Introducing… a 2022 Book-Buying Spreadsheet for the Casual Reader

If there is anything I’ve learned in all my years as an educator and an all-around organization freak, it’s the power of a good spreadsheet. Last year, after a three-year ban, spreadsheets were never more crucial than when I needed to keep track of all the books I was finally buying again.

The system I have developed for myself looks heavily into two things, aside from the books themselves: budget, and shipping. When unchecked, unchallenged, killing (wallets and bank accounts) at will, shipping can sometimes prove to be just as costly as the books themselves. I won’t divulge how many other things I could’ve bought with the amount I shelled out on forwarding and warehouse services last year — but here’s a clue: combined with the amount spent on books, it was all too much.

It was with this system in mind that I drew up the following 2022 Book-Buying Spreadsheet template. In a nutshell, this 6-sheet spreadsheet can be used to organize the buying, budgeting, shipping, and discarding of books — in a straightforward, hopefully intuitive way.

I offer this resource freely, as a way of giving back to the one community that helped me retain my sanity over the past year. Truly, you all cannot know how much you saved me. Of course, if the features have been helpful for you, please still consider leaving a one-time tip via Ko-fi, PayPal, or GCash. Your support helps keep this blog ad-free, and helps fund my Internet access so I can continue making materials like this.


The first of 6 sheets is for understanding your book-buying history at a glance. Here are its features:

  • Buying Summary — customizable book budget (and don’t worry, only you will know how many times you change it in a year); amount spent on books; amount left to spend; and total number of books owned, read, and not yet read
  • Shipping Summary — total number of shipments; amount spent on shipping; and total number of books that have arrived, are on the way, and have not yet shipped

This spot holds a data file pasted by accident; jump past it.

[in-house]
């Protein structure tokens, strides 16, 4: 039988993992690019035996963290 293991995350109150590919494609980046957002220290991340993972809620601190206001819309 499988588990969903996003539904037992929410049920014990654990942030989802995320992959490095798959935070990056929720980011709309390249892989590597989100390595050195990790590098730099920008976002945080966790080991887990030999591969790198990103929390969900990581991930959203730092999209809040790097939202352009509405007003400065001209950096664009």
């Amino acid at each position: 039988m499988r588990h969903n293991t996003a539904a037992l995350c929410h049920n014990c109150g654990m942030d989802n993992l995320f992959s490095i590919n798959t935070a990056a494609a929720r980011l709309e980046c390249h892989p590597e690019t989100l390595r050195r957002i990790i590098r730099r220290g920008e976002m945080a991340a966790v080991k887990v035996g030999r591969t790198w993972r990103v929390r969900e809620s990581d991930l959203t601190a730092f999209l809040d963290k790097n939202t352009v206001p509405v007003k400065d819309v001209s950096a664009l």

• Discarding Summary — total number and amount spent on books that may have been given away, sold, or misplaced
  • Donut Charts — your book budget (what you’ve spent vs. what you may still spend); and your owned books (what you’ve already read vs. what you have yet to read)

The second sheet is for tracking your books, purchased and gifted alike. Here are its features:

  • Basic Details — reading status (read / unread); and book format
  • Purchase Details — store; location; and book price (in foreign and local currency)
  • Gift Details — source; and book value (in foreign and local currency)
  • Shipping Code* — for cross-referencing against the main Shipping sheet
  • Budget Tracker — amount spent on books vs. amount left to spend

The third sheet is for tracking your book hauls and shipments. Here are its features:

  • Shipping Code* — for identifying which books were shipped or bought together
  • Basic Details — courier; and shipping type (local / international)
  • Shipping Costs — quantity of books per shipment; fees paid (in foreign and local currency); and cost per unit (how much it cost to send each book in a shipment)
  • Shipping Dates — shipment status (arrived / on the way / not yet shipped); and shipping and arrival dates
  • Expense Tracker — amount spent on shipping, which is naturally treated as separate from the book budget

The fourth sheet is for tracking the books that are or will no longer be in your possession. Here are its features:

  • Basic Details — reading status (read / unread); and book format